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SB-22 Residency training: funding.(2015-2016)

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SB22:v93#DOCUMENT

Amended  IN  Assembly  February 29, 2016
Amended  IN  Senate  January 25, 2016
Amended  IN  Senate  June 04, 2015
Amended  IN  Senate  June 02, 2015
Amended  IN  Senate  May 05, 2015
Amended  IN  Senate  April 21, 2015

CALIFORNIA LEGISLATURE— 2015–2016 REGULAR SESSION

Senate Bill No. 22


Introduced by Senator Roth Senators Roth, Cannella, and Galgiani
(Principal coauthors: Assembly Members Alejo, Brown, Calderon, Eduardo Garcia, Gipson, Gonzalez, Gray, Jones-Sawyer, Linder, Olsen, Ridley-Thomas, and Salas)

December 01, 2014


An act to add Article 7 (commencing with Section 128590) to Chapter 5 of Part 3 of Division 107 of the Health and Safety Code, relating to health care, and making an appropriation therefor.


LEGISLATIVE COUNSEL'S DIGEST


SB 22, as amended, Roth. Residency training. training: funding.
The Song-Brown Health Care Workforce Training Act creates a state medical contract program to increase the number of students and residents receiving quality education and training in specified primary care specialties or in nursing, and to maximize the delivery of primary care and family physician services to specific areas of California where there is a recognized unmet priority need for those services. The act requires the Director of Statewide Health Planning and Development to, among other things, contract with accredited medical schools, teaching health centers, training programs, hospitals, and other health care delivery systems for those purposes, based on recommendations of the California Healthcare Workforce Policy Commission and in conformity with the contract criteria and program standards established by the commission.
This bill would appropriate $300,000,000 from the General Fund to the director for the purpose of funding new and existing graduate medical education physician residency positions, and supporting training faculty, pursuant to the act, for expenditure as specified. The bill would also make related findings and declarations.

Existing law, the Song-Brown Health Care Workforce Training Act, declares the intent of the Legislature to increase the number of students and residents receiving quality education and training in the specialty of family practice and as primary care physician’s assistants and primary care nurse practitioners. Existing law establishes, for this purpose, a state medical contract program with accredited medical schools, programs that train primary care physician’s assistants, programs that train primary care nurse practitioners, registered nurses, hospitals, and other health care delivery systems.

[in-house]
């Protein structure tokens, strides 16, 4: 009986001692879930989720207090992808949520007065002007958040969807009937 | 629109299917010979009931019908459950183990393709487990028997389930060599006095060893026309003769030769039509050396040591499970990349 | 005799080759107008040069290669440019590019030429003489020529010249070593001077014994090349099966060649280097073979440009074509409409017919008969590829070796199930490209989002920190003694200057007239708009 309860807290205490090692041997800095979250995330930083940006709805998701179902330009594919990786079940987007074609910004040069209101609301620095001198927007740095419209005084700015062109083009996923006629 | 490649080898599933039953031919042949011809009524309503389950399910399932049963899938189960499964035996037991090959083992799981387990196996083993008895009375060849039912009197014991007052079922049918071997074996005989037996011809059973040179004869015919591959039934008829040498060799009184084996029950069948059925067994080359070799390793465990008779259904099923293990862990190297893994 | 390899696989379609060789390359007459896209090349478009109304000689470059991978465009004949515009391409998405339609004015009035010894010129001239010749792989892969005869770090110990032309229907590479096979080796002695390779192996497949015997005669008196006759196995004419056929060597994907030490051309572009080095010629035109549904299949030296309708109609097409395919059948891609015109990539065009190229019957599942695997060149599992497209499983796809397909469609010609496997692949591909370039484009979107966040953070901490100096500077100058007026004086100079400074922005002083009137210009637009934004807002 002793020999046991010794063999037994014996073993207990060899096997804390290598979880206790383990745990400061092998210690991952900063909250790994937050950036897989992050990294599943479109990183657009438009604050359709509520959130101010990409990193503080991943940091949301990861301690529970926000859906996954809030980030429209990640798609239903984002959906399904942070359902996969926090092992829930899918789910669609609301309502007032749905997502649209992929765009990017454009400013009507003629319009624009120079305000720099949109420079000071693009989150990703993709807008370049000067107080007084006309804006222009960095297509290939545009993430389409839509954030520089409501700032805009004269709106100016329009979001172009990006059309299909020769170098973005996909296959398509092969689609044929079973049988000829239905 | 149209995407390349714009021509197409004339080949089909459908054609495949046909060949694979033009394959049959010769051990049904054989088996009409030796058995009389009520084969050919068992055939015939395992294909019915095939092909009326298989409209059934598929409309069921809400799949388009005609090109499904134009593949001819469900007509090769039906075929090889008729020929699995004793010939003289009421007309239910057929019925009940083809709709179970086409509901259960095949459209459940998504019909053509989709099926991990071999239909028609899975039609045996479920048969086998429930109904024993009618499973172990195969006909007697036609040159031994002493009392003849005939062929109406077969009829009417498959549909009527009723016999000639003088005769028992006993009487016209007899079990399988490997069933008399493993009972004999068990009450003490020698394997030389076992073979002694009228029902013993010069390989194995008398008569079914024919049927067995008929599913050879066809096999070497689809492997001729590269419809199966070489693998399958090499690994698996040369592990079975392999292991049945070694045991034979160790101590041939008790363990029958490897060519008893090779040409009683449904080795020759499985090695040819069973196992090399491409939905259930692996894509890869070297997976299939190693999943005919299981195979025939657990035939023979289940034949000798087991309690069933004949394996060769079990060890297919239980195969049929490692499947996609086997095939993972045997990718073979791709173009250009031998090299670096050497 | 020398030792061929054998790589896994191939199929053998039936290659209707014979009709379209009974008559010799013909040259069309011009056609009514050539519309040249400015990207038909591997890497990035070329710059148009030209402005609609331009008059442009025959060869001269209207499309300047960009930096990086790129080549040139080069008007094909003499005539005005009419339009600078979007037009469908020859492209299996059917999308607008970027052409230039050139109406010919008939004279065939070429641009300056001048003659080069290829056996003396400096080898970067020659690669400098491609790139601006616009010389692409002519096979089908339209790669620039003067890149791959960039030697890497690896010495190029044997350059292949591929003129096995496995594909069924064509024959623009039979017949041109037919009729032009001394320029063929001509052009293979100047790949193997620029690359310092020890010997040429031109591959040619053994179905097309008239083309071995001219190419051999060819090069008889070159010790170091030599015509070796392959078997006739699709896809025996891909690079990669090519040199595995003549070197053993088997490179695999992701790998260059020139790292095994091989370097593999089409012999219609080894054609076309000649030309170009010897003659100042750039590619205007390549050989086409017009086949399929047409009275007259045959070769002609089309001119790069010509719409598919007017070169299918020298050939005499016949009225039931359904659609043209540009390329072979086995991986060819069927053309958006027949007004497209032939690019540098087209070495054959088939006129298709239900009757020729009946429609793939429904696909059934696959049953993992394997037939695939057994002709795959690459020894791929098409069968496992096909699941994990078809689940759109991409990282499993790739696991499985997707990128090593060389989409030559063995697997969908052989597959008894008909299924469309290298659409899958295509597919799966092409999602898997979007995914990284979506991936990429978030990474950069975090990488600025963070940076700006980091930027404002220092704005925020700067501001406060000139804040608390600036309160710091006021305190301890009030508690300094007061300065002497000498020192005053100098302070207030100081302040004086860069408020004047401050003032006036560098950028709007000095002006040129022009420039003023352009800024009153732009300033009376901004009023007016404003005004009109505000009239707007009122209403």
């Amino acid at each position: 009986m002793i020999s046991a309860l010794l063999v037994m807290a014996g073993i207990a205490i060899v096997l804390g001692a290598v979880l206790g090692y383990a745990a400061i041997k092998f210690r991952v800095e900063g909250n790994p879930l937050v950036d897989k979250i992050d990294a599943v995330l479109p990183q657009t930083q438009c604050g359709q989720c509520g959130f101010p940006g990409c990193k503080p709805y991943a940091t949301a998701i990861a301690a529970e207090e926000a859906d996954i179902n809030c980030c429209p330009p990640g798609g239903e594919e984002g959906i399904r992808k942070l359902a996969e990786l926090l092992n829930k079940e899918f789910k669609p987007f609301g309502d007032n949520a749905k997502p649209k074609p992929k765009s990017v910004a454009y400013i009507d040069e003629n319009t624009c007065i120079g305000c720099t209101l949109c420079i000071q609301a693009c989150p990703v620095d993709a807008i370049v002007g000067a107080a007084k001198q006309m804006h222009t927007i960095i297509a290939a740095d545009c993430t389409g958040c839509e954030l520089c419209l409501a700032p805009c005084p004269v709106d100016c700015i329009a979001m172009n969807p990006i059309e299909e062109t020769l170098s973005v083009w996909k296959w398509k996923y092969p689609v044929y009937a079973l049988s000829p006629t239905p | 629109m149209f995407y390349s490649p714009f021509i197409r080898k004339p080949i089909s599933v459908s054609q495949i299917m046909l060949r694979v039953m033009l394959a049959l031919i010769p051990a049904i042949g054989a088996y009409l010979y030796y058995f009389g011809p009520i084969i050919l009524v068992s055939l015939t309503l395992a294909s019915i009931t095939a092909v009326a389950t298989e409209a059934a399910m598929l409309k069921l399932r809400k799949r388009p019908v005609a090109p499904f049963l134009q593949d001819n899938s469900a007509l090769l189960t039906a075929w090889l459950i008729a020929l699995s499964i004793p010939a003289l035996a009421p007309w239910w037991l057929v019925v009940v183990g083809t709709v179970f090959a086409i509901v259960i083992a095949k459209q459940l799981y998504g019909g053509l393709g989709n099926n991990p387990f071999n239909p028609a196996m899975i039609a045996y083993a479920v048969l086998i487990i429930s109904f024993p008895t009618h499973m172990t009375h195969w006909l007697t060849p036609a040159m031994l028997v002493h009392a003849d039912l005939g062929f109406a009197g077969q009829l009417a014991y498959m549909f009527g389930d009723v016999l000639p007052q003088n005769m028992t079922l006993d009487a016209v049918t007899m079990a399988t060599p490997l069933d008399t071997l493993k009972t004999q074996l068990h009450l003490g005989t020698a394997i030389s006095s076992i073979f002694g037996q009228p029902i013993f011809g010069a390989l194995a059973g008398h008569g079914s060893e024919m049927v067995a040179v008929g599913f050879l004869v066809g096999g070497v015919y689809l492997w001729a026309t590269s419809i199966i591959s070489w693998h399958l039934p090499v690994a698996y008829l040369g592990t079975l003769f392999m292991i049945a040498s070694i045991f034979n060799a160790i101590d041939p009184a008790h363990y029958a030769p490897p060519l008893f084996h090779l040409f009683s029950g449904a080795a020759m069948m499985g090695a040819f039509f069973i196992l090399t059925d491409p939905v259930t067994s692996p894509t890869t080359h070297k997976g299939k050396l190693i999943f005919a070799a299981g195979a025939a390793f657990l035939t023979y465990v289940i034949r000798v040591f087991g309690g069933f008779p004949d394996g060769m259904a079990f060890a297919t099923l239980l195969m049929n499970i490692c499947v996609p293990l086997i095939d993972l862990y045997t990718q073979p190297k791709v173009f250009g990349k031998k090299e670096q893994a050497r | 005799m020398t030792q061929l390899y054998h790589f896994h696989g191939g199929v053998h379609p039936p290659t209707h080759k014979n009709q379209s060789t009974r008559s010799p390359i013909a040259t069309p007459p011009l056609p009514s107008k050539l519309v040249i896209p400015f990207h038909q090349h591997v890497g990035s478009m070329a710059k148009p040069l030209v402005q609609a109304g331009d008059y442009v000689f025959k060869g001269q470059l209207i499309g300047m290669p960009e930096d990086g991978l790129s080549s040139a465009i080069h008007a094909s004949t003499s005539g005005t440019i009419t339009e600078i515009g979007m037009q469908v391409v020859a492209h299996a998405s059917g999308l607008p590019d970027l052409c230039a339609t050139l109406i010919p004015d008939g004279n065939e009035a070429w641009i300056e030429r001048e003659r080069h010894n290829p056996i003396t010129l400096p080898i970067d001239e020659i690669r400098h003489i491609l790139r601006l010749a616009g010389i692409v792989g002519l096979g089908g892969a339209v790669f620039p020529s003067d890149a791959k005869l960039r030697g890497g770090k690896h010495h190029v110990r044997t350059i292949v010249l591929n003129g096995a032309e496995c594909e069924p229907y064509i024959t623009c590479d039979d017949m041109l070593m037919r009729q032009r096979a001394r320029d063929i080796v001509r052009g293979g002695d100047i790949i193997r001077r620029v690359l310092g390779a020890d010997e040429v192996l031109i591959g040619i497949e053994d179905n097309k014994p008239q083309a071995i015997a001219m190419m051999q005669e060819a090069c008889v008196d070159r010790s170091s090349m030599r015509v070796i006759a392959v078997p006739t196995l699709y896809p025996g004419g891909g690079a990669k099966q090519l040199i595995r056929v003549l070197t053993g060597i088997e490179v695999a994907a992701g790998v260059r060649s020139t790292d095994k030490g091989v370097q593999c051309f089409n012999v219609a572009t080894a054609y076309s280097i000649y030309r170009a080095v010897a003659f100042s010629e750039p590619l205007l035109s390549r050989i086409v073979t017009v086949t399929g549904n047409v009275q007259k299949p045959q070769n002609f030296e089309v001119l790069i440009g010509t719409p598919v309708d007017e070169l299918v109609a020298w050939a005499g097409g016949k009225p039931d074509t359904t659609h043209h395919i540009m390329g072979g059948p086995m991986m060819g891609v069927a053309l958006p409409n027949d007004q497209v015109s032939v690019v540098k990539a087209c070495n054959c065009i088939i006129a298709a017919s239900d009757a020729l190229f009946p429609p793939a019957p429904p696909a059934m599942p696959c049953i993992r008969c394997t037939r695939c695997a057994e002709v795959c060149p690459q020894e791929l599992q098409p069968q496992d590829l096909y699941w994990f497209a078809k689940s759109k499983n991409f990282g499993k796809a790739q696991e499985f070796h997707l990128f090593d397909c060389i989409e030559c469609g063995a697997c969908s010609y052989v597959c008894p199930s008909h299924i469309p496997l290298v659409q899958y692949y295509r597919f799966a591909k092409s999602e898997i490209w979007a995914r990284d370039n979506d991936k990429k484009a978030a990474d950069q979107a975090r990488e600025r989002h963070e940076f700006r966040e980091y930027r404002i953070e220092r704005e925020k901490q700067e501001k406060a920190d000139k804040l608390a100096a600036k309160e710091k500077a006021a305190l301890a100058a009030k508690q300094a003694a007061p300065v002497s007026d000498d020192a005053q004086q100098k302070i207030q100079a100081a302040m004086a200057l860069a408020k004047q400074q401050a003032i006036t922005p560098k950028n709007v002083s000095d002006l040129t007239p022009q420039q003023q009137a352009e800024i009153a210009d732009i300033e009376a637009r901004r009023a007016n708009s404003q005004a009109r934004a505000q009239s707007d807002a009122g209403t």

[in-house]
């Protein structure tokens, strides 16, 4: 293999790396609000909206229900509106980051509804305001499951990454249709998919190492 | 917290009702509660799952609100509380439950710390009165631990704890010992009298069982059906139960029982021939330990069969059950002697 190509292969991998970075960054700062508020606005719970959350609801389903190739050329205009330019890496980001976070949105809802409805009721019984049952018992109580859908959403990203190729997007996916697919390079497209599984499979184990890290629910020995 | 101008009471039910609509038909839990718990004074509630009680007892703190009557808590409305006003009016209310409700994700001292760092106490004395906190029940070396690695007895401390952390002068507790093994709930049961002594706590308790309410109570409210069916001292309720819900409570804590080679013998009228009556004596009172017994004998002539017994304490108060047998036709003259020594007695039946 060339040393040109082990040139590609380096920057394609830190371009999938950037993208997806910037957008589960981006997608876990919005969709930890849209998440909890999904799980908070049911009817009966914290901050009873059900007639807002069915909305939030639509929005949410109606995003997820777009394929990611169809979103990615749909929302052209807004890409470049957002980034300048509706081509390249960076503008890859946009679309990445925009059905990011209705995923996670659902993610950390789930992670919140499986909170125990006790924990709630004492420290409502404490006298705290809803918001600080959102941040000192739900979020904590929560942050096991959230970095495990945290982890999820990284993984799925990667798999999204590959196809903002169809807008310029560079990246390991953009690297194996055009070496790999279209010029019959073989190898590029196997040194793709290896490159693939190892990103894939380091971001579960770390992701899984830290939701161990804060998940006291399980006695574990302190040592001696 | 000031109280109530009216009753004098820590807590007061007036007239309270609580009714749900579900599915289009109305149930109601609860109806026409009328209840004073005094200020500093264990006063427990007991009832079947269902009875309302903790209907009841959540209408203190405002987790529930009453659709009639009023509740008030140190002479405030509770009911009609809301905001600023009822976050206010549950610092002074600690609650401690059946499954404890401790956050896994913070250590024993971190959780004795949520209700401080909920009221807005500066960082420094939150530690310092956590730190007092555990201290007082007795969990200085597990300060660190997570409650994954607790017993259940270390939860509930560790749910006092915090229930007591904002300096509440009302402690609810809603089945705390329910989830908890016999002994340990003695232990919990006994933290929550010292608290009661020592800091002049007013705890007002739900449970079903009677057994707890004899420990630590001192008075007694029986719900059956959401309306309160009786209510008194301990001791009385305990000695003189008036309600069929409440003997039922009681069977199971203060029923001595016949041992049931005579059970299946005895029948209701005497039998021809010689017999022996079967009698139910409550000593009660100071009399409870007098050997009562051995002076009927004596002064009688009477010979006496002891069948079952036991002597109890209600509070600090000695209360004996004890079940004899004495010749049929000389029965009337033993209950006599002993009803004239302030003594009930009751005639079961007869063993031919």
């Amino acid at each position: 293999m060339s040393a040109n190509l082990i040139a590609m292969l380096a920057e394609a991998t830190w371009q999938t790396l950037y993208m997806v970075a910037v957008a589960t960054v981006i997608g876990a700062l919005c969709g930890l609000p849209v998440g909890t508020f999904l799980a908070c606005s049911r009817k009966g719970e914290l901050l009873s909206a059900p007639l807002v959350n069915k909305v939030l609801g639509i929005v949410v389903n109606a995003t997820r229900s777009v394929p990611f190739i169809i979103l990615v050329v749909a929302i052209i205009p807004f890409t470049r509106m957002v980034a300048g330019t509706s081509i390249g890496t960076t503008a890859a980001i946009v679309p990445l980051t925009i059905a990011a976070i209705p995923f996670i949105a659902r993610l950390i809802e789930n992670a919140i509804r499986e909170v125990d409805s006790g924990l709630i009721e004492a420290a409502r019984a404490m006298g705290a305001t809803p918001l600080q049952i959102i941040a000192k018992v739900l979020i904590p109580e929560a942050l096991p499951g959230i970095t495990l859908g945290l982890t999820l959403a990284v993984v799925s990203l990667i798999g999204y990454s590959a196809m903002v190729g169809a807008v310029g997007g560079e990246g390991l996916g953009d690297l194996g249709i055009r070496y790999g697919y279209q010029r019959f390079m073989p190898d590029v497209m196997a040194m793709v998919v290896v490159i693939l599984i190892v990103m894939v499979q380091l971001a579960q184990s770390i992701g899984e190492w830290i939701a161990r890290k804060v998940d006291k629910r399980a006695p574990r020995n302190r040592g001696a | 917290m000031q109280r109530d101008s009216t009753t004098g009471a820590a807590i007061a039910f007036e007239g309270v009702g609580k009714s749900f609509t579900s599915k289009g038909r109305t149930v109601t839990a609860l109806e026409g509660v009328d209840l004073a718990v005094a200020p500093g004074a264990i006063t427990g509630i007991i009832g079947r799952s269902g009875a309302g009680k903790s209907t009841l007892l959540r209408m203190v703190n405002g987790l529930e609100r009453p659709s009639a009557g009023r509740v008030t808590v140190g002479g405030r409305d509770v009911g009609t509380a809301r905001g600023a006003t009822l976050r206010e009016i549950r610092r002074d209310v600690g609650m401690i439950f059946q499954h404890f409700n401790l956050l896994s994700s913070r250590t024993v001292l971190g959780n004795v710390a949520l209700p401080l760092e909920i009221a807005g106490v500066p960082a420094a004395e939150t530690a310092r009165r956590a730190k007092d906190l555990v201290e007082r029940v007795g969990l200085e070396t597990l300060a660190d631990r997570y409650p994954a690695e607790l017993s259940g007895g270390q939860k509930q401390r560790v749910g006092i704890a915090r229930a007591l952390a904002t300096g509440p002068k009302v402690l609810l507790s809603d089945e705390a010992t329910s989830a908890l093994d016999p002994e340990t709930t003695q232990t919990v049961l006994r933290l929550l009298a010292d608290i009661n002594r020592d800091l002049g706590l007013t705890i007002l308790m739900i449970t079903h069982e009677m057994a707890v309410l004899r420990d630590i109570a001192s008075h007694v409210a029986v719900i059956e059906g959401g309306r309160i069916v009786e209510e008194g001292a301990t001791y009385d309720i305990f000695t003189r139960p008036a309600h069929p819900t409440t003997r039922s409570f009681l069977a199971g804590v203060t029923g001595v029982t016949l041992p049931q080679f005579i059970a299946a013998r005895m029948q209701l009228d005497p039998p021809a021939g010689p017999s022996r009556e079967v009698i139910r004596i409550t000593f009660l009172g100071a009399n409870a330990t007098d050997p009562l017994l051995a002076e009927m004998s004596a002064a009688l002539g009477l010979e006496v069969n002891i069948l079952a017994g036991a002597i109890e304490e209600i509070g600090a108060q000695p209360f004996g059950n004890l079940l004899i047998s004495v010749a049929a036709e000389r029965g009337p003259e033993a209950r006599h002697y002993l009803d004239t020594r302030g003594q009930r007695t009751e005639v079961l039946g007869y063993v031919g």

Existing law requires the Office of Statewide Health Planning and Development to establish the Health Professions Education Foundation to solicit and receive funds for the purpose of providing financial assistance in the form of scholarships or loans to medical students from underrepresented groups. Under existing law, the foundation also administers other programs for the advancement of health professions, including the Registered Nurse Education Program.

This bill would establish the Medical Residency Training Advisory Panel, consisting of a total of 13 members to be appointed as specified, within the Health Professions Education Foundation.

The bill would create the Medical Residency Training Fund in the State Treasury, a continuously appropriated fund, and would require the panel to solicit and accept funds from business, industry, foundations, and other private or public sources for the purpose of establishing and funding new graduate medical residency training programs in specified areas of the state, including medically underserved areas. By creating a continuously appropriated fund, the bill would make an appropriation. The bill would require the foundation to provide technical support and financial management for the panel and to approve and send panel recommendations for new residency programs to the Office of Statewide Health Planning and Development for implementation if specified requirements are met, including sufficient funding. The bill would require the office to enter into contracts with public and private sector institutions and other health agencies and organizations in order to fund and establish recommended residency positions. The bill would authorize the Governor to include in the annual budget proposal an amount, as he or she deems reasonable, to be appropriated for this purpose. The bill, if the Legislature appropriates money for this purpose, would require the office to hold the funds and distribute them into the fund, upon request of the panel, in an amount matching the amount deposited into the fund, as specified. The bill would require money that was appropriated, but that has not been distributed to the fund at the end of each fiscal year, to be returned to the General Fund.